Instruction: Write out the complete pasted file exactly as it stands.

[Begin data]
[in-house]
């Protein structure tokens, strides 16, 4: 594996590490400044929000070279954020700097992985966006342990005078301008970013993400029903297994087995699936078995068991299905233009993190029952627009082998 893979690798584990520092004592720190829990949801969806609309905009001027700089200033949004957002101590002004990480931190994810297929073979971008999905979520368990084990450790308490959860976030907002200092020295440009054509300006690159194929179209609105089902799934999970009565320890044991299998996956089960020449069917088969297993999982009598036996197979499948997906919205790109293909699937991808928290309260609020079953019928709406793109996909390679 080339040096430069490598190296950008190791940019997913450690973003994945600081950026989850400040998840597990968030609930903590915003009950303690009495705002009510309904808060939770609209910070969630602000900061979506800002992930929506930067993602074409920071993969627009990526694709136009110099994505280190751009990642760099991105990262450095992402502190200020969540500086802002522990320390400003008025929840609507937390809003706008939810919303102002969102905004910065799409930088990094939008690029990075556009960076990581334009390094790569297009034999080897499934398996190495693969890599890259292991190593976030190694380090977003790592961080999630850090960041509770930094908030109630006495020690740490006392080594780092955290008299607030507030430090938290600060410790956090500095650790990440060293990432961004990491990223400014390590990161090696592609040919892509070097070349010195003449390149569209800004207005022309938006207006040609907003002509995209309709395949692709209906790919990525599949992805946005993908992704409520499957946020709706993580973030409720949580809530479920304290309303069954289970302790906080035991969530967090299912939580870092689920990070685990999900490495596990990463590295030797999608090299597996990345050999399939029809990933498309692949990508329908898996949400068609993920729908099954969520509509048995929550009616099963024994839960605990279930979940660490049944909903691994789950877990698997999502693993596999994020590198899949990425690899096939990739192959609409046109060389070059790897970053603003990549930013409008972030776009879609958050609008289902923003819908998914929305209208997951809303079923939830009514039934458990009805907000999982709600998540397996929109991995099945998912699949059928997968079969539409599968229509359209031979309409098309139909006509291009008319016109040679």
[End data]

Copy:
[in-house]
């Protein structure tokens, strides 16, 4: 594996590490400044929000070279954020700097992985966006342990005078301008970013993400029903297994087995699936078995068991299905233009993190029952627009082998 893979690798584990520092004592720190829990949801969806609309905009001027700089200033949004957002101590002004990480931190994810297929073979971008999905979520368990084990450790308490959860976030907002200092020295440009054509300006690159194929179209609105089902799934999970009565320890044991299998996956089960020449069917088969297993999982009598036996197979499948997906919205790109293909699937991808928290309260609020079953019928709406793109996909390679 080339040096430069490598190296950008190791940019997913450690973003994945600081950026989850400040998840597990968030609930903590915003009950303690009495705002009510309904808060939770609209910070969630602000900061979506800002992930929506930067993602074409920071993969627009990526694709136009110099994505280190751009990642760099991105990262450095992402502190200020969540500086802002522990320390400003008025929840609507937390809003706008939810919303102002969102905004910065799409930088990094939008690029990075556009960076990581334009390094790569297009034999080897499934398996190495693969890599890259292991190593976030190694380090977003790592961080999630850090960041509770930094908030109630006495020690740490006392080594780092955290008299607030507030430090938290600060410790956090500095650790990440060293990432961004990491990223400014390590990161090696592609040919892509070097070349010195003449390149569209800004207005022309938006207006040609907003002509995209309709395949692709209906790919990525599949992805946005993908992704409520499957946020709706993580973030409720949580809530479920304290309303069954289970302790906080035991969530967090299912939580870092689920990070685990999900490495596990990463590295030797999608090299597996990345050999399939029809990933498309692949990508329908898996949400068609993920729908099954969520509509048995929550009616099963024994839960605990279930979940660490049944909903691994789950877990698997999502693993596999994020590198899949990425690899096939990739192959609409046109060389070059790897970053603003990549930013409008972030776009879609958050609008289902923003819908998914929305209208997951809303079923939830009514039934458990009805907000999982709600998540397996929109991995099945998912699949059928997968079969539409599968229509359209031979309409098309139909006509291009008319016109040679």